The Billionaire's Christmas BabyBy: Victoria James
To Andrew, my husband. You are my partner in life, my soul mate, my hero. All my love, always.
Hannah hated Thursday nights.
All she felt like doing after counseling a group of single, unemployed mothers was changing into her penguin flannel pajamas, and having two glasses of wine and a large bag of fat and calorie-laden potato chips while watching mind-numbing television.
Luckily for her waistline she had nixed that habit after the first two months of the workshop when she spotted an emerging muffin top over her favorite jeans. Now she only allowed herself the indulgence once a month. And she had switched to half-the-fat organic chips. There was no point in killing herself one chip at a time just because she couldn’t save the world and every child who ended up in foster care—or so she kept telling herself. Nights like this tested that theory.
Hannah jiggled the key until she heard the lock click shut on the ancient church door. She swung her bag over her shoulder and tread down the shallow stairs two at a time, her mind preoccupied by the woman who hadn’t attended the meeting tonight, Louise. Her pace faltered on the last step and she paused despite the chilly wind. Something felt off. She slipped her BlackBerry out of her pocket and glanced down at the display. No messages. She bit her lower lip while she stared at the lit screen; she had expected a phone call from Louise. Maybe she’d stop by her apartment on her way home.
Hannah pulled her collar up, but instead of walking toward her car, she put her keys and BlackBerry back in her pocket and slowly turned to look at the church. The old stone structure stood like a comforting beacon, illuminated in the yellow glow of the old-fashioned street lamp. Snow fell like powdered sugar through a sifter and the faint scent of cedar was laced through the crisp late November wind. She knew this scene perfectly.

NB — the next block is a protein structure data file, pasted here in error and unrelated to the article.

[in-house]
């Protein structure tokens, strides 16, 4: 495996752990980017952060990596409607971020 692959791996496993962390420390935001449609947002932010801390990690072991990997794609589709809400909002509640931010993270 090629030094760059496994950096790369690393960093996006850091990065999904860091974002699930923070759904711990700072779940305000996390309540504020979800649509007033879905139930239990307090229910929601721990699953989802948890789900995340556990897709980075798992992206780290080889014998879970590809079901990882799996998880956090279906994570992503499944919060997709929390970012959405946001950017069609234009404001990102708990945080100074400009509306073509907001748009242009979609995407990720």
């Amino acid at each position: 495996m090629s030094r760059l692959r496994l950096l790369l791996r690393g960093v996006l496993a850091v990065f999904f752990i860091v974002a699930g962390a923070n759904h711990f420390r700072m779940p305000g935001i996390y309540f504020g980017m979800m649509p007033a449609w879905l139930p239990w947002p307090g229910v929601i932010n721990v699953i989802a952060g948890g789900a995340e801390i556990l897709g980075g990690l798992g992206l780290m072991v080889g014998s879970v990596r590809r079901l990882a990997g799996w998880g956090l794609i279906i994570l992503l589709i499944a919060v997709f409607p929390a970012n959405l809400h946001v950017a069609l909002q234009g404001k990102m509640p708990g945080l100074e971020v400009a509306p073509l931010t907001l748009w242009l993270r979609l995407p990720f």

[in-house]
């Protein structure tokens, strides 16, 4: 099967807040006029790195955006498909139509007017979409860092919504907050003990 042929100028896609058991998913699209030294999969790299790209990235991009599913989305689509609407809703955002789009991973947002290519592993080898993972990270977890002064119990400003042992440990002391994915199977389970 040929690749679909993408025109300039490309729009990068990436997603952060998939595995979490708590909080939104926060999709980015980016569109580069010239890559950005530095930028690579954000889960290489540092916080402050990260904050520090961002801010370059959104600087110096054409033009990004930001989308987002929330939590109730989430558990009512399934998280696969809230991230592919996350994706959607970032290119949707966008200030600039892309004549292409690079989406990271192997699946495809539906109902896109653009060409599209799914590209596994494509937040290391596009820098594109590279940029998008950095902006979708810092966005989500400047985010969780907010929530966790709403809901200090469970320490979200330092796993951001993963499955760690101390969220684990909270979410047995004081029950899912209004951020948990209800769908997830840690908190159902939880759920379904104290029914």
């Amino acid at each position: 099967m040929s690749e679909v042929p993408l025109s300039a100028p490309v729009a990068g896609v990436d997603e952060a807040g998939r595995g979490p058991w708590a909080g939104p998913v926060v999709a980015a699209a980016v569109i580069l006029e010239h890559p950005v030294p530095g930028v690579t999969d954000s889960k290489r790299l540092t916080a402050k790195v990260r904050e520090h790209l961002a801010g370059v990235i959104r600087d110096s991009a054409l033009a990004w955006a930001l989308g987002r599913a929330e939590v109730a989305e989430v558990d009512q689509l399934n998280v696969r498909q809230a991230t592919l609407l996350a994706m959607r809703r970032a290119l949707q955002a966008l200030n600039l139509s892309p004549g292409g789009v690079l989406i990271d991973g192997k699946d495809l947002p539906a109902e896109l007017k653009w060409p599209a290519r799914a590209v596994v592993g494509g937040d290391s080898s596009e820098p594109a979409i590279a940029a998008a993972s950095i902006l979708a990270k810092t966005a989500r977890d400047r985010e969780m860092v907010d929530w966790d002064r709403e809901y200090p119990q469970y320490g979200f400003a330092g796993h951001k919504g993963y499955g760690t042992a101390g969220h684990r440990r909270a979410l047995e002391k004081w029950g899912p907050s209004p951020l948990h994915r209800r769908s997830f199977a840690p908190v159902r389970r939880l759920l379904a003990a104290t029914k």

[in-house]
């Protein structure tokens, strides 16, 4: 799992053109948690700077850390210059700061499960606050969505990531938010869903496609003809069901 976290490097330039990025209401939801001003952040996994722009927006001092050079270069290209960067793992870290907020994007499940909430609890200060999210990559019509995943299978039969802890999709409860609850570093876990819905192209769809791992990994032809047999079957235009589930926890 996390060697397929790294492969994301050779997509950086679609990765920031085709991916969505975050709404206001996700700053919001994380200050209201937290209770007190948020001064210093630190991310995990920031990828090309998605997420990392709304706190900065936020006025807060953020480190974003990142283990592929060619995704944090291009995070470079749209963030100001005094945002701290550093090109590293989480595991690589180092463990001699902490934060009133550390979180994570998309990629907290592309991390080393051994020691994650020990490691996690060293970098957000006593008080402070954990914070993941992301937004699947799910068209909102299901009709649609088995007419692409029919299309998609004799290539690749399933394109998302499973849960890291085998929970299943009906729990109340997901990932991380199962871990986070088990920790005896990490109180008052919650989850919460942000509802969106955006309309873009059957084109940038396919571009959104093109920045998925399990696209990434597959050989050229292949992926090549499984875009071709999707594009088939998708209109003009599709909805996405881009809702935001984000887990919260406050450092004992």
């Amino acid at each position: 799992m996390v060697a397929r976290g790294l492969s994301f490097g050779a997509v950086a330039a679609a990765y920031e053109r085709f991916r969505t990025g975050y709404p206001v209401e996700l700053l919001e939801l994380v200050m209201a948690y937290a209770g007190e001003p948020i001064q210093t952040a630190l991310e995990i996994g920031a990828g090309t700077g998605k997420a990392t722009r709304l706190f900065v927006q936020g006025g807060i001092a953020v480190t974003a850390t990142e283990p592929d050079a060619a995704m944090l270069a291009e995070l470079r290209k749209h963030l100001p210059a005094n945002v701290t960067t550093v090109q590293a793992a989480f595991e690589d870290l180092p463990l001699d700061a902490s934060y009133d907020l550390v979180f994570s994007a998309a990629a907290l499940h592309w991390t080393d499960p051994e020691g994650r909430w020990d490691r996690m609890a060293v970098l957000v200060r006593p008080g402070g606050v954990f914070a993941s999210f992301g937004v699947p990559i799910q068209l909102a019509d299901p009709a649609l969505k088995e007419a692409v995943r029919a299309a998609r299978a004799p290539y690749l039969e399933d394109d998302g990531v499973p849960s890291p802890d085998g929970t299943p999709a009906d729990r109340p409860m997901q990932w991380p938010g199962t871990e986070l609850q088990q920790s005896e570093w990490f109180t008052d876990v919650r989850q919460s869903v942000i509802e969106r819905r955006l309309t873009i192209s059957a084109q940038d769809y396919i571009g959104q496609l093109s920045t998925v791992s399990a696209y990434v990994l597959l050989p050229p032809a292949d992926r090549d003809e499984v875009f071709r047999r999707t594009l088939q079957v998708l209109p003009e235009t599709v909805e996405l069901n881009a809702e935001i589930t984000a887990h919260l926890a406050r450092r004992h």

But something was different tonight.
A small cry rang out as clear as a singing bird at dawn. Hannah’s eyes followed the sound. Her heart jerked when she spotted a Moses-like basket with pink lining sitting on the stone porch. Had she walked right by it? The massive oak doors towered over the tiny bundle like a giant tree protecting a nest of baby birds. Hannah tried to swallow past the painful ball of dread in her throat.
She knew that basket. She had bought it.
The distraught cries from the baby lying in the basket snatched her from the present and catapulted her back to a past she rarely dared to visit. She stared at that basket, its image becoming blurred by her tears. She fumbled back up the steps with trembling legs and knew with every ounce of her being and in every goose bump that taunted her arms whose baby that was. And what it meant.
Hannah took a deep breath and looked down into the basket, struggling for control. She stumbled onto her knees before the baby, the stone steps tearing through her sheer nylons, but she didn’t notice and didn’t feel a thing because her eyes were on the baby. Pink blanket, pink fuzzy sleeper, pink hat; the ones she had picked out for her and given to her when she was born.
Her skin was pale with blotches of red from her crying and the chill of the winter air. Hannah struggled to peel off her gloves with fingers that felt like rubber. She reached out and picked her up and felt a surge of relief when Emily stopped crying. Hannah held her close, with shaking arms, enveloping the infant in the folds of her coat. She rubbed the baby’s back, nestling her own face into the tender spot of impossibly soft skin at the base of her neck. She took deep breaths and let the baby’s angelic purity calm her.
Snow swirled around them as Hannah sheltered and warmed the baby. Minutes trickled by slowly, until Hannah finally stopped rocking Emily and looked into her wide, porcelain blue eyes wondering what had brought her here, but deep down she already knew. Louise was gone. Emily’s mom was gone.
Hannah rose slowly, knowing she’d have to notify the police and knowing that she was going to have a hell of a battle on her hands with the child protective services office tomorrow. She wasn’t going to play this one by the books. She had been there when Emily was born, and she was going to do whatever she could to make sure she didn’t go through the foster care system.
She cradled the baby with one arm, ready to take out her BlackBerry and call her contact at the police station when she spotted something attached to the inside of the basket. She crouched down and read the note. It was scribbled on the back of a grocery receipt, in thick, black marker:
“I’m sorry, Hannah. I can’t do this anymore. It’s too hard. This life is too hard. Please find my brother, Christopher James. Please find Emily’s uncle. He will raise her.”
Acid burned her throat and Hannah fought the bile that threatened. This couldn’t be happening. She had just spoken with Louise yesterday. How had she missed the warning signs?